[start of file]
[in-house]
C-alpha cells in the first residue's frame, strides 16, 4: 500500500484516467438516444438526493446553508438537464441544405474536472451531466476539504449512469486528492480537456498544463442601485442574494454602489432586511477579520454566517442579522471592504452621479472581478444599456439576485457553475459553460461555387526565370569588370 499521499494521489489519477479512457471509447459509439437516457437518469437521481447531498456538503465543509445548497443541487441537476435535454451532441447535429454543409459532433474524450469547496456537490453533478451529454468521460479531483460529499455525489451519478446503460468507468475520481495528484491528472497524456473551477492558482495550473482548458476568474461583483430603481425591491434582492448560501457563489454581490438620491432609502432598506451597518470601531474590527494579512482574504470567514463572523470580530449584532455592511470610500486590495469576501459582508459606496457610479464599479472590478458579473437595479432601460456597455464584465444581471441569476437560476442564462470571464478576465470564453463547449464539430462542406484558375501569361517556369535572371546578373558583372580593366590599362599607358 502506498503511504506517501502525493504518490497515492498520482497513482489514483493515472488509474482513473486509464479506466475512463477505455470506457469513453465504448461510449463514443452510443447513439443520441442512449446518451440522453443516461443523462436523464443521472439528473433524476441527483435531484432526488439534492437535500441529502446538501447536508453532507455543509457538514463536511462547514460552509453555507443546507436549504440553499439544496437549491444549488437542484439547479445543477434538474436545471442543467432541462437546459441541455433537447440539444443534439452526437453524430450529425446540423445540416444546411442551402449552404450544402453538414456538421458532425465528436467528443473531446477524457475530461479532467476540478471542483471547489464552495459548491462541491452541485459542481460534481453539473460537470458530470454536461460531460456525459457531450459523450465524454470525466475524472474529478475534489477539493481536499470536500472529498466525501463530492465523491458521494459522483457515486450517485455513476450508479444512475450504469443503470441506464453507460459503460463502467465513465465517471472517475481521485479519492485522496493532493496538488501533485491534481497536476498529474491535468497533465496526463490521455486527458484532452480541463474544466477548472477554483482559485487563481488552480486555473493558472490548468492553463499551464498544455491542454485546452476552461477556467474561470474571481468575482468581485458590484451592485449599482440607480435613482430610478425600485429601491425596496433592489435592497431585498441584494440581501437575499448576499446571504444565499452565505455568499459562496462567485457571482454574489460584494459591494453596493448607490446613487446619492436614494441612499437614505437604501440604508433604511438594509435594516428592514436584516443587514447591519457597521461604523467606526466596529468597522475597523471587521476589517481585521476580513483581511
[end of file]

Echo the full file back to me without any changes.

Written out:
[in-house]
C-alpha cells in the first residue's frame, strides 16, 4: 500500500484516467438516444438526493446553508438537464441544405474536472451531466476539504449512469486528492480537456498544463442601485442574494454602489432586511477579520454566517442579522471592504452621479472581478444599456439576485457553475459553460461555387526565370569588370 499521499494521489489519477479512457471509447459509439437516457437518469437521481447531498456538503465543509445548497443541487441537476435535454451532441447535429454543409459532433474524450469547496456537490453533478451529454468521460479531483460529499455525489451519478446503460468507468475520481495528484491528472497524456473551477492558482495550473482548458476568474461583483430603481425591491434582492448560501457563489454581490438620491432609502432598506451597518470601531474590527494579512482574504470567514463572523470580530449584532455592511470610500486590495469576501459582508459606496457610479464599479472590478458579473437595479432601460456597455464584465444581471441569476437560476442564462470571464478576465470564453463547449464539430462542406484558375501569361517556369535572371546578373558583372580593366590599362599607358 502506498503511504506517501502525493504518490497515492498520482497513482489514483493515472488509474482513473486509464479506466475512463477505455470506457469513453465504448461510449463514443452510443447513439443520441442512449446518451440522453443516461443523462436523464443521472439528473433524476441527483435531484432526488439534492437535500441529502446538501447536508453532507455543509457538514463536511462547514460552509453555507443546507436549504440553499439544496437549491444549488437542484439547479445543477434538474436545471442543467432541462437546459441541455433537447440539444443534439452526437453524430450529425446540423445540416444546411442551402449552404450544402453538414456538421458532425465528436467528443473531446477524457475530461479532467476540478471542483471547489464552495459548491462541491452541485459542481460534481453539473460537470458530470454536461460531460456525459457531450459523450465524454470525466475524472474529478475534489477539493481536499470536500472529498466525501463530492465523491458521494459522483457515486450517485455513476450508479444512475450504469443503470441506464453507460459503460463502467465513465465517471472517475481521485479519492485522496493532493496538488501533485491534481497536476498529474491535468497533465496526463490521455486527458484532452480541463474544466477548472477554483482559485487563481488552480486555473493558472490548468492553463499551464498544455491542454485546452476552461477556467474561470474571481468575482468581485458590484451592485449599482440607480435613482430610478425600485429601491425596496433592489435592497431585498441584494440581501437575499448576499446571504444565499452565505455568499459562496462567485457571482454574489460584494459591494453596493448607490446613487446619492436614494441612499437614505437604501440604508433604511438594509435594516428592514436584516443587514447591519457597521461604523467606526466596529468597522475597523471587521476589517481585521476580513483581511